Destructible worlds in an aristotelian scholion (Alexander of Aphrodisias' lost commentary on Aristotle's Physics, frag. 539 rashed)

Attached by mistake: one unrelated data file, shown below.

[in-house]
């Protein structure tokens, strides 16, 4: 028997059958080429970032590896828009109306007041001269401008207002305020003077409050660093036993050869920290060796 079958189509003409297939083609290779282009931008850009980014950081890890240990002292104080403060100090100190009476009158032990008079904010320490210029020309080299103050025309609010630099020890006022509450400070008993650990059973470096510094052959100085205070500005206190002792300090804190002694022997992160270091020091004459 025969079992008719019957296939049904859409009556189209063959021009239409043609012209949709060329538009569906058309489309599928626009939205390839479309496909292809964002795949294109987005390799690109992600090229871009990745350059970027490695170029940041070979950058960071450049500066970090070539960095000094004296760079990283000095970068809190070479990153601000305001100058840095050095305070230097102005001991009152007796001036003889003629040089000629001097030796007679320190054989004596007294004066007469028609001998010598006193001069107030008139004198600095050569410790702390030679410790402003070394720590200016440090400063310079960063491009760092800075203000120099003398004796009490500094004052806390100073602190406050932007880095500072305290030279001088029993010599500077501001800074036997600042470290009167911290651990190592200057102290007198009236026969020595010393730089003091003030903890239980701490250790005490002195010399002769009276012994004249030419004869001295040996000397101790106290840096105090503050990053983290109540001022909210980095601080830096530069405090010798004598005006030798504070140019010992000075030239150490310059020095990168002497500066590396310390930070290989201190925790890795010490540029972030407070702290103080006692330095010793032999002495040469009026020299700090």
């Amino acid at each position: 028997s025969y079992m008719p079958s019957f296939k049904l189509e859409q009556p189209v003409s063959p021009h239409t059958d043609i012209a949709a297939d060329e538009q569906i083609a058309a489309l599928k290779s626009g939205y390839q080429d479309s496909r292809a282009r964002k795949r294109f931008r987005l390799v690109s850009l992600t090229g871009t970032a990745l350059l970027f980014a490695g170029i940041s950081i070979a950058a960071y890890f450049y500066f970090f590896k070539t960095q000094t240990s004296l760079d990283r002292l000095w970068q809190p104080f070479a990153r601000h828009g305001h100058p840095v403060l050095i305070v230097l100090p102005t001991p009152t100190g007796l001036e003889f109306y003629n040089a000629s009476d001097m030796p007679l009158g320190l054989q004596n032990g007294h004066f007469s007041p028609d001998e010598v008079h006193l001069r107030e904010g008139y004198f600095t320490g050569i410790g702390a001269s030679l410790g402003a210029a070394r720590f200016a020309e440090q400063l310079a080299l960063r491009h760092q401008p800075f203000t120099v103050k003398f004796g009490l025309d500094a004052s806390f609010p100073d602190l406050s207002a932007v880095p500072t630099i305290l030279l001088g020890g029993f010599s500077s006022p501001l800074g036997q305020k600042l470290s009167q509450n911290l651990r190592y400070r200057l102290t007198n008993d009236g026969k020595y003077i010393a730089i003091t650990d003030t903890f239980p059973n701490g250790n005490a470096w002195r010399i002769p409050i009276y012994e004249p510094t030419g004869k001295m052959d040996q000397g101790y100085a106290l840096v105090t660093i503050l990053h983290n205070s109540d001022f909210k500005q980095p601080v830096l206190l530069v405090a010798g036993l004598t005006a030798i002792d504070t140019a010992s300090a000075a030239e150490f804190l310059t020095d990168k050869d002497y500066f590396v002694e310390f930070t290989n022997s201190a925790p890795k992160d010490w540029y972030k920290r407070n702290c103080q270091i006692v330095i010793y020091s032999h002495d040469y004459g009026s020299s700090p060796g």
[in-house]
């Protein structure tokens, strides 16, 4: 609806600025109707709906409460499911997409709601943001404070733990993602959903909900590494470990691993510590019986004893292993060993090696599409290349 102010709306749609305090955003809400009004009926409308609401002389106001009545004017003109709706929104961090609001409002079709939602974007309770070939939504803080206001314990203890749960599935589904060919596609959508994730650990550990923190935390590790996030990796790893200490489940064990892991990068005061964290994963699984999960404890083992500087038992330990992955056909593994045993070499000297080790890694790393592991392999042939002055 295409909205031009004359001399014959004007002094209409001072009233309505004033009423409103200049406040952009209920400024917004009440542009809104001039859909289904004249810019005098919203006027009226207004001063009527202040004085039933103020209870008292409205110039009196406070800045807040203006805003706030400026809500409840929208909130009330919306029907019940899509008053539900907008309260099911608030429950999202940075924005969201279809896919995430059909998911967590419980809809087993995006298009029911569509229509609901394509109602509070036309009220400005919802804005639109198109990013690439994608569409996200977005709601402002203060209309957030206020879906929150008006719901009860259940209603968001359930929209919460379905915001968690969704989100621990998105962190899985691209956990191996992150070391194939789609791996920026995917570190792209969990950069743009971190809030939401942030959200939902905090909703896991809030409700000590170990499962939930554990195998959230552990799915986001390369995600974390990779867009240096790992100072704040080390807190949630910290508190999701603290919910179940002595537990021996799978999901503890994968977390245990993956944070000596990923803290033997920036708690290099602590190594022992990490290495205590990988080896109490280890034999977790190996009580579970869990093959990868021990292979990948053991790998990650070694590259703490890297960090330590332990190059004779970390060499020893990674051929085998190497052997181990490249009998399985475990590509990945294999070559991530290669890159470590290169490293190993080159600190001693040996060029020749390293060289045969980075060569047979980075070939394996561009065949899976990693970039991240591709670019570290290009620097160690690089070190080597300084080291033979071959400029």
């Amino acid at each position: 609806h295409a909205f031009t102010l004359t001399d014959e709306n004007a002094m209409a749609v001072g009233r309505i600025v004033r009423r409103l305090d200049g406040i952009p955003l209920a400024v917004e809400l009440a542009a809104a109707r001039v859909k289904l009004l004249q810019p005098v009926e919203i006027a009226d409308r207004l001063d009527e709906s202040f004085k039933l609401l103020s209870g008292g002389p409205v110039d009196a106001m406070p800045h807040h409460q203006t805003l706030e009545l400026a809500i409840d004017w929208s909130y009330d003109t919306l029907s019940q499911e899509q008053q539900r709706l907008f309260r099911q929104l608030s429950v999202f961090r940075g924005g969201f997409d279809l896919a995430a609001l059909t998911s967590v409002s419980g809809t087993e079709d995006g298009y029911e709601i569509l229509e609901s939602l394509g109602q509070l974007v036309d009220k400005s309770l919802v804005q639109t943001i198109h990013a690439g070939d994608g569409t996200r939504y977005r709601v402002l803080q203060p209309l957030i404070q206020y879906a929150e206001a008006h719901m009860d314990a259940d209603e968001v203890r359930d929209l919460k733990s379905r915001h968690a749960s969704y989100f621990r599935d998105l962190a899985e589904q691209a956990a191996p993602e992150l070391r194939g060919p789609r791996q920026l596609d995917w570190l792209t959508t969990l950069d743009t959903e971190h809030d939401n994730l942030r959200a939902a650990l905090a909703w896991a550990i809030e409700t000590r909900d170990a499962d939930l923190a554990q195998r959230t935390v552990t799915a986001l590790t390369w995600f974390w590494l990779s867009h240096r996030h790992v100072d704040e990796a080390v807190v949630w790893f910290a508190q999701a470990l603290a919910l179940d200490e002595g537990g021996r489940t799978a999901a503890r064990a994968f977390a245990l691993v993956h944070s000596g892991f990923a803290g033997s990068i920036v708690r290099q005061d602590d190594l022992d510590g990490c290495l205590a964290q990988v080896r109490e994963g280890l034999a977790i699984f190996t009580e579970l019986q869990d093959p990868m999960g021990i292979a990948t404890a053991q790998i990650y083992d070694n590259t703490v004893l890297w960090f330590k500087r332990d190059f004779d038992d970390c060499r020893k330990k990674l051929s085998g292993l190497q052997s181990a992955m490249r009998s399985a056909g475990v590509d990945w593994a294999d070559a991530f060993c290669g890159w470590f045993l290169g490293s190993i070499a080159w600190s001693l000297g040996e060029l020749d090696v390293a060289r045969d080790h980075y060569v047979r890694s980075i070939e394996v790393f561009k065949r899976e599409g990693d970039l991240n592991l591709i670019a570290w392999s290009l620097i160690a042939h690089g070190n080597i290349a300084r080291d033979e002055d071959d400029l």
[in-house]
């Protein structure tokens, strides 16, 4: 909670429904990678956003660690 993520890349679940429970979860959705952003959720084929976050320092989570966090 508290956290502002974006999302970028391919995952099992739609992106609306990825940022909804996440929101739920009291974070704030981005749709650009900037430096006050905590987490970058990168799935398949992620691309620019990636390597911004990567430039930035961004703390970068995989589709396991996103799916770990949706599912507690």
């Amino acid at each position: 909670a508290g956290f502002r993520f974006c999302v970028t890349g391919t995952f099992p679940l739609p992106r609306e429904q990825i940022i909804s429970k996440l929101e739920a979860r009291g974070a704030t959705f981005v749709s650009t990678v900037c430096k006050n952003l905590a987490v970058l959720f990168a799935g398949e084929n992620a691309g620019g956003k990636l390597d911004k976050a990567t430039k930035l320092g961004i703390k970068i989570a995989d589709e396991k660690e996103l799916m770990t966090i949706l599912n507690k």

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Does Anaxagoras admit that the world is destructible? Aëtius' doxographical handbook says as much, and so does a doxographical scholion derived from Alexander of Aphrodisias' lost commentary on Aristotle's Physics (Frag. 539 Rashed) according to the transmitted text. However, because of other difficulties occurring in the same scholion, Rashed was led to correct not only this text, thus making it contradict Aëtius' testimony, but also the entry dedicated to Plato. My article suggests that while Rashed's corrections are superfluous, the problems that triggered them are of great interest for the history of the doxographical tradition, for the way in which this tradition was used by Alexander of Aphrodisias and Simplicius in their commentaries on Aristotle's Physics and, last but not least, for the understanding of the difficulties that ancient interpreters had to confront when they had to make sense of the lines now known as Anaxagoras B12 DK - difficulties that modern interpreters have still to confront. © 2018 Edizioni Di Filosofia E Scienze Bibliopolis. All rights reserved.